“The gameplay of Dark Souls hearkens the player to how real life works; your parents are there to teach you the basics and give you the tutorial to life, however once you are on your own, life will beat you to your knees countless times until you learn the proper way to manage it. There will be moments where you feel like breaking the device you play the game on, there will be moments where you tell yourself ‘This is impossible, I cannot do it, I quit.’ However, each and every time you try again you will notice that you progressively improve and eventually triumph over what challenged in you in the game. As in life, so it is in Dark Souls; one must have patience, keep calm to avoid rushing and making mistakes, and most importantly – never give up.”
~ Stoyan Konstadinov, 41
Another volunteer for the interview about this article also gave his short and personal story of how he became a better person after he played this game. His miraculous transformation from a “mere” videogame was brought forth exactly from the great difficulty and learning curve the game offers:
“Before I started playing Dark Souls, I was a very impatient and short-tempered individual. I often had conflicts with friends and family, as well as with authority, because I had very little forbearance for their criticisms and reprimanding. One day, when Dark Souls grabbed my interest, I decided to give it a go, at first I was completely put off by its impossible difficulty and the fact that the bosses in the game can swat you like a fly, while you deal negligible damage to them. Needless to say, I put down the game for a lot of time, but it always remained in my mind as a challenge I wanted to overcome.
One day I returned and decided to try a different approach, I slowed down my pace, began to analyze the environment in-game, look for patterns in the attacks of enemies, attempt to exploit their weakness and triumph as the victor. Most importantly, I learned to keep calm while the game punished me countless times for my mistakes. Before I knew it, I began applying the same mindset in real life. I became a calmer and less irritable person, and people were quick to take notice! Some people were stunned to see me act in this new way and a friend of mine even asked me if the reason for this new behavior is the passing away of a loved one! Imagine the looks on their faces as I laughed away their wild guesses and explained that a simple video game fostered this new behavior in me.”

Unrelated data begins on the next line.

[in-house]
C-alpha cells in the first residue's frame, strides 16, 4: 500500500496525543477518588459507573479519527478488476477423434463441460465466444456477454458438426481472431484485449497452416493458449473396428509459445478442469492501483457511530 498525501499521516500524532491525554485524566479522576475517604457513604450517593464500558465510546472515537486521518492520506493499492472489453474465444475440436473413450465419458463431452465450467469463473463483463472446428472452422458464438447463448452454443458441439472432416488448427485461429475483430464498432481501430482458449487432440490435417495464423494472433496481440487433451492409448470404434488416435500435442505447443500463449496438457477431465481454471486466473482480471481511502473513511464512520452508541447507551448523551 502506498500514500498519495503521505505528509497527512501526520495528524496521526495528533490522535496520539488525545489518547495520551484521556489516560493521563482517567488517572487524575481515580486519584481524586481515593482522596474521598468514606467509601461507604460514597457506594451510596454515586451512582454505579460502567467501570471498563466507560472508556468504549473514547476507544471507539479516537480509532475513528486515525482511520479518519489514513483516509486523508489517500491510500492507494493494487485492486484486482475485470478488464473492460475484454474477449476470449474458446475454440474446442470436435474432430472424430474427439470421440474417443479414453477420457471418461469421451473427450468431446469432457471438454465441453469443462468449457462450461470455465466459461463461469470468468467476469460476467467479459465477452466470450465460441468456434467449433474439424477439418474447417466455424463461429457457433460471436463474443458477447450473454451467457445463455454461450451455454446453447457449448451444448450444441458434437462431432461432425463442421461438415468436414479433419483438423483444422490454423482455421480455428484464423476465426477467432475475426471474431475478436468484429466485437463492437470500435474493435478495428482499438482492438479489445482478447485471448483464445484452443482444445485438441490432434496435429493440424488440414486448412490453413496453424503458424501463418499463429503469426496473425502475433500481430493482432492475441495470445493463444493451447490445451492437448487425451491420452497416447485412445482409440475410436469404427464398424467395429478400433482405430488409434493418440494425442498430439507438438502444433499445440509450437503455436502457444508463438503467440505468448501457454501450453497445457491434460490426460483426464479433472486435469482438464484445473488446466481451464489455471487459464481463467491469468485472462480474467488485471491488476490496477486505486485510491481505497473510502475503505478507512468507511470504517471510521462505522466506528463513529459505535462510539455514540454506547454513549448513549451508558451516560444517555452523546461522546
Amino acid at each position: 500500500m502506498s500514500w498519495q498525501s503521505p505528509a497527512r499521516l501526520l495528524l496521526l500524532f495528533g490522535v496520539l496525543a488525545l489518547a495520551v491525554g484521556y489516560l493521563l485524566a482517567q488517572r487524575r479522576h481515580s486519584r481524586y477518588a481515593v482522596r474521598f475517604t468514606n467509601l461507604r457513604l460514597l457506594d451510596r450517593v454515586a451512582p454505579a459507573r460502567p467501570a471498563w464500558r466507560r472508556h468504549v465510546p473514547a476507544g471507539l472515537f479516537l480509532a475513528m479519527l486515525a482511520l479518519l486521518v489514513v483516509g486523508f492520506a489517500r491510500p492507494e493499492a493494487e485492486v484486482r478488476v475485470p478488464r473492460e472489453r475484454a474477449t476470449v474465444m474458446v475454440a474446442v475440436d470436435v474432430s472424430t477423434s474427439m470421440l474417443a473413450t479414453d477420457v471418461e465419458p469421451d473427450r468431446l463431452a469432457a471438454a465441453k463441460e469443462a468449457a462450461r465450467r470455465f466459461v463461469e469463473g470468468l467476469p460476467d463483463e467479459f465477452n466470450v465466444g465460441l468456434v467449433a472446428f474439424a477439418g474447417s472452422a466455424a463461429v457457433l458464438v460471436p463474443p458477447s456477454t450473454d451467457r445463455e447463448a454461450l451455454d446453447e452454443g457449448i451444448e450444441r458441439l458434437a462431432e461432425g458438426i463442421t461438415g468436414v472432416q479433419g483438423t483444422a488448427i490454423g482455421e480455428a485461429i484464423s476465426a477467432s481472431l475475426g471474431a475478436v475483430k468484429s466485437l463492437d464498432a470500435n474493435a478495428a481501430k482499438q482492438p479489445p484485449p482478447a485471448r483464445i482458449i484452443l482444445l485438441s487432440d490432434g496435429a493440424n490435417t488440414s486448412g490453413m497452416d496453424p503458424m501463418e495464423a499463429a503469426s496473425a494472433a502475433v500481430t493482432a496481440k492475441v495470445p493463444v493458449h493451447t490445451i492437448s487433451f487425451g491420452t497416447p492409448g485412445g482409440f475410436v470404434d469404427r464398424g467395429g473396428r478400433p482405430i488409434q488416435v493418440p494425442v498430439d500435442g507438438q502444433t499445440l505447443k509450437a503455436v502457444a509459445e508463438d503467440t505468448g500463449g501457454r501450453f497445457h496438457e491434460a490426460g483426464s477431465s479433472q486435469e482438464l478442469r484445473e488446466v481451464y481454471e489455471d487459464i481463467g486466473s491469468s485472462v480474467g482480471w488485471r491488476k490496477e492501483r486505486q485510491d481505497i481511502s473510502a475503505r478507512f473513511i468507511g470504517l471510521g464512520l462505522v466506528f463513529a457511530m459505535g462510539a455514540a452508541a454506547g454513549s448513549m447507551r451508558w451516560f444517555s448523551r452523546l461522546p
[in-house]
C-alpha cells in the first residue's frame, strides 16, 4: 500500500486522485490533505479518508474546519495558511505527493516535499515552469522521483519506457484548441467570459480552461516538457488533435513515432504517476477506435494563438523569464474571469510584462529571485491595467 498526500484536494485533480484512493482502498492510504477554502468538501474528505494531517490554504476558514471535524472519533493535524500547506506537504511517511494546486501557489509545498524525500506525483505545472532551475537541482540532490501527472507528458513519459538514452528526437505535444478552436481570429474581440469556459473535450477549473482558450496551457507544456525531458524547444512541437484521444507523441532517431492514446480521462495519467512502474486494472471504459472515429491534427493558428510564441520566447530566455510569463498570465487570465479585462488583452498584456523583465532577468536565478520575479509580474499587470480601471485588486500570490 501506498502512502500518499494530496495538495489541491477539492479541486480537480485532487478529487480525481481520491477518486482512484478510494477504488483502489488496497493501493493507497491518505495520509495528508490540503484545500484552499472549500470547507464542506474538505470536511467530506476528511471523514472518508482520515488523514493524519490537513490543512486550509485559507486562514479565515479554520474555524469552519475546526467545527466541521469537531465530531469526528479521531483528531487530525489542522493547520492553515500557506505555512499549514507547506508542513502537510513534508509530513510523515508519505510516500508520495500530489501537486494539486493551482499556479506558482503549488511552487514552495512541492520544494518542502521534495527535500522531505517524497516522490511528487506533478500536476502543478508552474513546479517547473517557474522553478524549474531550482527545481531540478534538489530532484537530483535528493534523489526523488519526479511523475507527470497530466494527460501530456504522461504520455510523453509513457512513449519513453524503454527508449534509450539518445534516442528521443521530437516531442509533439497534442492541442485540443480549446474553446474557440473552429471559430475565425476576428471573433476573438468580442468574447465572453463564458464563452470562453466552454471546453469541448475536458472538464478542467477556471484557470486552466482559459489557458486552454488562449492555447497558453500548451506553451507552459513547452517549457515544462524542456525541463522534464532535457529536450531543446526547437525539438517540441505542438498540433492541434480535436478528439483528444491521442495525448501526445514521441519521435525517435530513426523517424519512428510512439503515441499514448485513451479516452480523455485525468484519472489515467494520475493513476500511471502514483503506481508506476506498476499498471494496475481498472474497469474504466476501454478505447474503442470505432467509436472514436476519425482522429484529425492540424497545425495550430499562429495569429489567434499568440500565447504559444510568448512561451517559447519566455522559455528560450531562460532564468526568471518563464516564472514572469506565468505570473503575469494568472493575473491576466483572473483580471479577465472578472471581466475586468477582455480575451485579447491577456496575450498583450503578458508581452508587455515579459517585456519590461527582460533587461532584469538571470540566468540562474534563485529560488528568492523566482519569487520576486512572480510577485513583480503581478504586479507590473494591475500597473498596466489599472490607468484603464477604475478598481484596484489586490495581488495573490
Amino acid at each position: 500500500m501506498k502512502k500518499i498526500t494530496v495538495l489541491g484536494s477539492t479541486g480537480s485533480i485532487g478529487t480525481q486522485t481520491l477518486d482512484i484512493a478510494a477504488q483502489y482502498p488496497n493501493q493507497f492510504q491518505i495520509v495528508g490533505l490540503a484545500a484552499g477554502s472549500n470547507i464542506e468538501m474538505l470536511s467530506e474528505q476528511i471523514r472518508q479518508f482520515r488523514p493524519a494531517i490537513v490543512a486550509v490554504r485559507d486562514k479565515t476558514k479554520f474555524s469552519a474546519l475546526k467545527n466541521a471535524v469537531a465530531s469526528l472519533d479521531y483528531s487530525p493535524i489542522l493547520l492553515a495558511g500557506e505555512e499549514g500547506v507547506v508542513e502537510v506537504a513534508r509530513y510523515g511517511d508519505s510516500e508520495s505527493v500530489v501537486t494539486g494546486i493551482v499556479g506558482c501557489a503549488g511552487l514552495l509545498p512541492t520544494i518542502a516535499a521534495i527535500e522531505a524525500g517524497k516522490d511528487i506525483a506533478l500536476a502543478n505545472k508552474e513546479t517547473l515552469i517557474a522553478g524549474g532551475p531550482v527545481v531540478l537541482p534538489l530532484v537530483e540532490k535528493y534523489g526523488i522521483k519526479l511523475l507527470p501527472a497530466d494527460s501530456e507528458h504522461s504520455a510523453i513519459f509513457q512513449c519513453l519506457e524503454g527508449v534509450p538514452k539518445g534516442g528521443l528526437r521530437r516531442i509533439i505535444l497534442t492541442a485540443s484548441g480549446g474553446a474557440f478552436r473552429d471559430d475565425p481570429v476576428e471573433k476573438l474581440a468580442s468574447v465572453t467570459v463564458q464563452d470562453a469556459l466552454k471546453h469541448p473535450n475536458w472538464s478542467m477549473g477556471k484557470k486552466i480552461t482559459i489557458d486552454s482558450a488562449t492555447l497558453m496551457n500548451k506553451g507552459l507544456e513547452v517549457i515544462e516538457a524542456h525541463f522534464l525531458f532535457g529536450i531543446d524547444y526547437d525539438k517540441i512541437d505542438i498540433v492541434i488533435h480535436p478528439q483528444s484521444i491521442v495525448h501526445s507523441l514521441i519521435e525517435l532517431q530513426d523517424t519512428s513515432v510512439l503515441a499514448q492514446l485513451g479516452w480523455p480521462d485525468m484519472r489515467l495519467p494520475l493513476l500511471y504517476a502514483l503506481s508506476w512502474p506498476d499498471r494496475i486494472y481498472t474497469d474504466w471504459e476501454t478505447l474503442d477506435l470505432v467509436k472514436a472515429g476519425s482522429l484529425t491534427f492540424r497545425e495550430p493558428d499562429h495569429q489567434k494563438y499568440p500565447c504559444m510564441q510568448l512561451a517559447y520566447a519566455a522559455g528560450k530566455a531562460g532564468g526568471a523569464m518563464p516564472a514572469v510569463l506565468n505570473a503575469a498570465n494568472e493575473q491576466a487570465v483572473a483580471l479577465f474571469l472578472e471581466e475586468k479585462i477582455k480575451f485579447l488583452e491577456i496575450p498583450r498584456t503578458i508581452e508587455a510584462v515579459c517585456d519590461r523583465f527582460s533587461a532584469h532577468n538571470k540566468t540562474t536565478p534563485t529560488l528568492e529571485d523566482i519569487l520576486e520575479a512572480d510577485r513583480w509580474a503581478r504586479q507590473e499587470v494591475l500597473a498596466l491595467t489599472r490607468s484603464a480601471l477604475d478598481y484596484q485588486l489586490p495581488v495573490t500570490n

~ Vladimir Gospodinov, 19
Important Note! – For those of you, whose attention has already been grabbed and held firm by this magnificent franchise, and want to experience the story for themselves with no spoilers for the plot, I strongly discourage you to read further into the article, as the following topic will discuss key literary elements embedded in the plot of the game.
Dark Souls’ Connection with Art and Literature – The Lore: A Short Recap
The general concept and plot of Dark Souls is to prolong the Age of Fire, also known as the Age of the Gods. Before time immemorial, the sole rulers of the world were the immortal Everlasting Dragons, beings of supreme power, whose reign is supreme over the world. At one point, lesser Gods stood up against them and defeated them, exterminating their kin. The Gods, euphoric and blinded by their victory over the Everlasting Dragons began their reign over humanity, which resulted in its golden age. The source of power of the Gods was the Primordial Flame from which they drew their power. However, no reign lasts forever and the first flame began to fade, and with it, so did the prosperity of human kind begin to wither.
The Gods began sacrificing themselves to prolong their reign over the world, however this artificial extension only maintained a smidgen of their true power, to which they clinged with everything they could. The world around them began to fall into ruin and only the remnants of the once glorious golden age remained. As the Gods sacrificed themselves, they put a curse upon all of humanity, so that when the fire fades, countless Undead rise from their graves with the sole purpose of re-linking the first flame and prolonging the Age of Fire. Only one undead can accomplish this, known as the Ashen One. Any undead can become that Ashen One, provided he has the capacity to slay the hollowed out old Gods, obtain what was left of their power and relink the First Flame. In Dark Souls I and III you take the role of the Ashen One, the Chosen Undead who must take the decision whether to continue the endless cycle, or break it.